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It is February, Black History Month, also known as African American History Month, a month officially designated as such since 1976 by each U.S. president. It grew out of “Negro History Week” and is a month to celebrate the achievements and contributions of African Americans to the U.S. and the world. (Wikipedia)
Years ago, my daughter and I grabbed seats in a theater, not noticing next to whom we sat at first. But when I turned my head to say something to my daughter, I realized that she was sitting next to the poet Gwendolyn Brooks.
I hunched my daughter and said, “You are sitting next to Gwendolyn Brooks.”
She gave me one of those I-cannot-believe-it looks and then whispered, “Do you think I can ask her for an autograph?”
I shook my head up and down and whispered “yes.”
She turned to Ms. Brooks and greeted her, then asked her if she would autograph her program.
Ms. Brooks in her usual pleasant manner shook her head in a yes motion, smiled, took my daughter’s program and signed it. When Ms. Brooks gave the autographed program back to my daughter, my daughter smiled and thanked her profusely.
Ms. Brooks smiled at her and smiled at me, too. My daughter looked at me with a smile on her face that could have lit up a room. I was so proud that she knew who Ms. Brooks was and respected her.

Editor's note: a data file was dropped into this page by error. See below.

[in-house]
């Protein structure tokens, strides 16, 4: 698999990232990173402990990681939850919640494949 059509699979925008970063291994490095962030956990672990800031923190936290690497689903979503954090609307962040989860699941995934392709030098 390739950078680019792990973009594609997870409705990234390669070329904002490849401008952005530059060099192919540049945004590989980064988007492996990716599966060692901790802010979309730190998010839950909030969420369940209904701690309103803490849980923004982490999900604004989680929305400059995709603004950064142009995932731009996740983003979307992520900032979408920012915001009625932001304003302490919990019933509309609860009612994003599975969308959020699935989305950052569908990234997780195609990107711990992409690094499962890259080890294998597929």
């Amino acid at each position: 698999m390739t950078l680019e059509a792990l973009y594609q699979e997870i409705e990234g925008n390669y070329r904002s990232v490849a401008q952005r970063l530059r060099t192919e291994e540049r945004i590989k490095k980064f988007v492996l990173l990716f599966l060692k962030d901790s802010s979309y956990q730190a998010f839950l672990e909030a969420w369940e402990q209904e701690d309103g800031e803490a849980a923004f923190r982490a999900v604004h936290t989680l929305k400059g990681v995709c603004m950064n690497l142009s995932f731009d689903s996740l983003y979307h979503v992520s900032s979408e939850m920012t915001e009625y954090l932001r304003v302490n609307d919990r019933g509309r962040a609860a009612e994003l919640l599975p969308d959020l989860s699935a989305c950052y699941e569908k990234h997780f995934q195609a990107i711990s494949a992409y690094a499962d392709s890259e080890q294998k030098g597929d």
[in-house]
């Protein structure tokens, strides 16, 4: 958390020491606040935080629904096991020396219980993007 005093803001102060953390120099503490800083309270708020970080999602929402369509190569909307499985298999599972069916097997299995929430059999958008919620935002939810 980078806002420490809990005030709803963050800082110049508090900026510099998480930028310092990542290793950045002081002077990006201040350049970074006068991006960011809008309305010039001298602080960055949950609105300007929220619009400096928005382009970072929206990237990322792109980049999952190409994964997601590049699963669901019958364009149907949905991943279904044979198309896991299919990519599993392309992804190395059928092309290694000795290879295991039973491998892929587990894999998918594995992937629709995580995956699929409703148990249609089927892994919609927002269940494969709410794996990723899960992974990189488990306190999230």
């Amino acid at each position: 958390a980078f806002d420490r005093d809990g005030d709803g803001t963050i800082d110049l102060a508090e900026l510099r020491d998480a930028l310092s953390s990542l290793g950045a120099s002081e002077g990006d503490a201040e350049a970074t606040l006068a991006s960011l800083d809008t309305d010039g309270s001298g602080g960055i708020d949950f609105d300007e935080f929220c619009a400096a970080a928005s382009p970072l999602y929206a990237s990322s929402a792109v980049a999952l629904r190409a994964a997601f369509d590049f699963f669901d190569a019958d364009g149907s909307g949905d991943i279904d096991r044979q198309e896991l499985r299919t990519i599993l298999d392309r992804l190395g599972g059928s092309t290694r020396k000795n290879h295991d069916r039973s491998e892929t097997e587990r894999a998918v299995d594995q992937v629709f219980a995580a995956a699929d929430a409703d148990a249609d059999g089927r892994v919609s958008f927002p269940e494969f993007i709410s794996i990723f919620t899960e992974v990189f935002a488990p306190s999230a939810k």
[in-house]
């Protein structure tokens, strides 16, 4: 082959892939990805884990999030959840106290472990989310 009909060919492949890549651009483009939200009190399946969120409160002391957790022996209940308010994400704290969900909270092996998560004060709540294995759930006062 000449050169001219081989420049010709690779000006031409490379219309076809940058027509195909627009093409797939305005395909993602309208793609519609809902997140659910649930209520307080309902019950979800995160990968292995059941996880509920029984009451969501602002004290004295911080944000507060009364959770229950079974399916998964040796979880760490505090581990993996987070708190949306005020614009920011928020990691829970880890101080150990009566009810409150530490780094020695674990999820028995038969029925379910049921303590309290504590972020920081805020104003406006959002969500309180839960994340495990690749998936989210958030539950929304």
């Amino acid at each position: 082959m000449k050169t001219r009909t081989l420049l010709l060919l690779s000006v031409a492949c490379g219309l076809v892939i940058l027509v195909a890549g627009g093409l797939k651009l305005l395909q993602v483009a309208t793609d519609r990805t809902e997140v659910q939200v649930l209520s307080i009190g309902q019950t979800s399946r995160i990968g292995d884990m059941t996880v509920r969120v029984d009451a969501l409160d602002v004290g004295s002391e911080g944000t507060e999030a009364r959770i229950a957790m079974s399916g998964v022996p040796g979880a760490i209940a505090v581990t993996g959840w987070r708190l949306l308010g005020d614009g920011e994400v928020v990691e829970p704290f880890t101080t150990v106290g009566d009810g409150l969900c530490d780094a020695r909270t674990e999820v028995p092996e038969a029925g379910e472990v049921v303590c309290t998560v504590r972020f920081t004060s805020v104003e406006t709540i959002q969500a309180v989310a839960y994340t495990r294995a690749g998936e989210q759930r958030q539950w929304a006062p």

Ms. Brooks was the first African American to win a Pulitzer Prize. She received it in 1949 for her book “Annie Allen,” a book of poems about an African-American girl growing up in Chicago.
Ms. Brooks grew up in Chicago and has dark skin. She knew from her own experiences what it meant to be discriminated against, but she succeeded in spite of it. She was a bright, acutely aware-of-the-world person,
If you have not read any of Gwendolyn Brooks’s works, I encourage you to do so. Below is one of her quotes that I like and think humans should take to heart.
“We don’t ask a flower any special reason for its existence. We just look at it and are able to accept it as being something different from ourselves.” (Gwendolyn Brooks)